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Cognitive activities may help protect the brain from Alzheimer’s

Association in humans between games and brain size reinforces animal findings

University of Wisconsin School of Medicine and Public Health

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Tues., July 22, 2014                                                                                                                                                            (608) 890-5641


MADISON, Wis. — Playing games such as checkers, cards, or board games or putting puzzles together could help keep you mentally sharp in old age and may even be beneficial in staving off diseases like Alzheimer’s.

A new University of Wisconsin-Madison study found that game playing and other fun activities that require some mental energy during middle age may prevent structural brain or cognitive changes related to Alzheimer’s disease.

This observational study by researchers at the Wisconsin Alzheimer’s Institute and the Wisconsin Alzheimer’s Disease Research Center (ADRC) has uncovered a strong association between such game play and brain volumes in brain regions known to be targets of Alzheimer’s disease. The study, presented at the 2014 Alzheimer’s Association International Conference in Copenhagen, Denmark, asserts that participants who engaged more frequently in cognitive activities like game play have higher brain volumes compared to peers who played fewer or no games.

Brain volume—the size of the brain and its substructures—decreases slightly with age, but volume decreases more among people who later develop degenerative diseases of the brain like Alzheimer’s or other dementia.

“Interestingly, these findings indicate that there are some specific regions of the brain where we’re seeing this association with game play,” said Ozioma Okonkwo, assistant professor of medicine at the University of Wisconsin School of Medicine and Public Health. “Some of these regions, like the hippocampus, are hallmark areas we know to be affected by Alzheimer’s disease.”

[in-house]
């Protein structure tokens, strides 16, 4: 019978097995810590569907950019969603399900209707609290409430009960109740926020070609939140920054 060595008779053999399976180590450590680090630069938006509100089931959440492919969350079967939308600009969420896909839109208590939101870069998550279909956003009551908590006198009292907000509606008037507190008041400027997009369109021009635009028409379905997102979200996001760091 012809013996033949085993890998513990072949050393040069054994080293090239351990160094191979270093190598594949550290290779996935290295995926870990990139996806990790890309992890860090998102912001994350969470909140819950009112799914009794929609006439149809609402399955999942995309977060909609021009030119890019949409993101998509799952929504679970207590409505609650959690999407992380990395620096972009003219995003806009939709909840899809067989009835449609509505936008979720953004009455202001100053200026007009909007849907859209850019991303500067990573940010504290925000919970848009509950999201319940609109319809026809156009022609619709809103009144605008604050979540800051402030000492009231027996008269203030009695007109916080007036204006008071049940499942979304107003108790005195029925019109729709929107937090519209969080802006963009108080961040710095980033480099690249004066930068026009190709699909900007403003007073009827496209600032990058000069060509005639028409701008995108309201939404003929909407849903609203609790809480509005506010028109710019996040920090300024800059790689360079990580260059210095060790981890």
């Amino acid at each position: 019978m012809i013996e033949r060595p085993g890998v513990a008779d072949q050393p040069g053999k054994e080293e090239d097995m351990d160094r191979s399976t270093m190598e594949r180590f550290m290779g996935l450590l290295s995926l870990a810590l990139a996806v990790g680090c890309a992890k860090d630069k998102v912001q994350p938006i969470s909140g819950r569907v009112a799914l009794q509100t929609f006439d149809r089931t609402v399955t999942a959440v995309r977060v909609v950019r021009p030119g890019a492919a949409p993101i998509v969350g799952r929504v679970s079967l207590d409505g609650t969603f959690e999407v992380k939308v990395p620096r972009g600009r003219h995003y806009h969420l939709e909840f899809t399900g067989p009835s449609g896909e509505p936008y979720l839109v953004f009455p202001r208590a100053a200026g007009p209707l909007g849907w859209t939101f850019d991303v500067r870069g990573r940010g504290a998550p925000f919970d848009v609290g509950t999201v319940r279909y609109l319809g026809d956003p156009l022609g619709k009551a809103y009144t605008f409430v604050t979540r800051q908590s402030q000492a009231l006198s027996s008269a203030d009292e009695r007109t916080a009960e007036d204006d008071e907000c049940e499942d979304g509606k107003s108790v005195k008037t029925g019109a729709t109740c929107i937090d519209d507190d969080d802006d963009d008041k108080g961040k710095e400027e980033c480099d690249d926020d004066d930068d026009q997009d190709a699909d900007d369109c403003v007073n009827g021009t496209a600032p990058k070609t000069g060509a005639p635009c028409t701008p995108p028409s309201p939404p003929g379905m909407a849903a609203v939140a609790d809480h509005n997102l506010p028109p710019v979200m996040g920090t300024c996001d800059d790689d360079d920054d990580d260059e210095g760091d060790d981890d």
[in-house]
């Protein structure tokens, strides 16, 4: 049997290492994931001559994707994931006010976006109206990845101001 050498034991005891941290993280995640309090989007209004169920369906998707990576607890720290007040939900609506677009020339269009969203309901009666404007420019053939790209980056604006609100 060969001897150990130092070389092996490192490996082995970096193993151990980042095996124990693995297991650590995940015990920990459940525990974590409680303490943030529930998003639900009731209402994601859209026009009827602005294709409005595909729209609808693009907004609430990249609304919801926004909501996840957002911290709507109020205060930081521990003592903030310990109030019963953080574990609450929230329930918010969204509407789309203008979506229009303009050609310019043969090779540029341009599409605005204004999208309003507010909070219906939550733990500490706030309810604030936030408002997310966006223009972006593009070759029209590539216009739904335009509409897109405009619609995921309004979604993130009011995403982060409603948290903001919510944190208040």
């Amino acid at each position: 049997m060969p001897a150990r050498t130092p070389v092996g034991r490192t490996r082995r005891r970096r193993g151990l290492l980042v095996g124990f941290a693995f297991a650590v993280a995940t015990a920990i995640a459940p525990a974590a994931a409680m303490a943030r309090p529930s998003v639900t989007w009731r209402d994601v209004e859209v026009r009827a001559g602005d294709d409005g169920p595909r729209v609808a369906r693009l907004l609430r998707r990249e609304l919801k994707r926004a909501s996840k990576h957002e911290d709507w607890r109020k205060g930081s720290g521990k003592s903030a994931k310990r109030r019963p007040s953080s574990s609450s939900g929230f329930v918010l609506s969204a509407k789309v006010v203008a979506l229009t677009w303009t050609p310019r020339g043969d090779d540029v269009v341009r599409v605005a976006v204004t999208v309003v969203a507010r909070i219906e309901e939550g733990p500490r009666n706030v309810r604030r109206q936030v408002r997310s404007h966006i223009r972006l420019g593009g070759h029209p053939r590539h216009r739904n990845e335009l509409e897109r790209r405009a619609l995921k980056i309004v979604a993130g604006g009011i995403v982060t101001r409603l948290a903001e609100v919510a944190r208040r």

The study followed 329 participants enrolled in the Wisconsin Registry for Alzheimer’s Prevention (WRAP), which looks at middle-aged asymptomatic adults with and without a family history of Alzheimer’s disease. Participants completed a cognitive activity measure during enrollment and underwent a neuropsychological battery of tests biannually. They also had regular MRI scans.

“Something that could be suggested to anyone concerned about their thinking abilities would be to just improve their lifestyle overall. That would include engaging in cognitive activities, improving their diet and maintaining a physical activity regimen. All those things together would benefit any individual, even those who have such concerns,” said Stephanie Schultz, a research specialist at the ADRC and lead author of the study.

While this observational study shows only an association, not a cause, animal studies provide a level of control that is hard to achieve with human participants, and the results have been striking.

“If you’re only looking at the human studies published to date, you might be surprised to learn that the evidence for this is stronger than you might think,” said Okonkwo.  “This line of work has a lot of empirical data with animals. Based on the research, there is little question that animals placed in an enriched environment have a very different outcome, including a reduced risk of developing what looks like Alzheimer’s, compared to animals in a less enriched environment.”

“With humans, we’re not able to attain that same level of control as we can with animals. You can’t tell people that they need to play a specific game and then go home and not do what they’ve always done,” he said. “People will read books, watch TV, go to sporting events and participate in other activities. All of those are types of cognitively-stimulating activities, whereas with rats or mice, they do that, and only that, which you allow them to do in the lab.”


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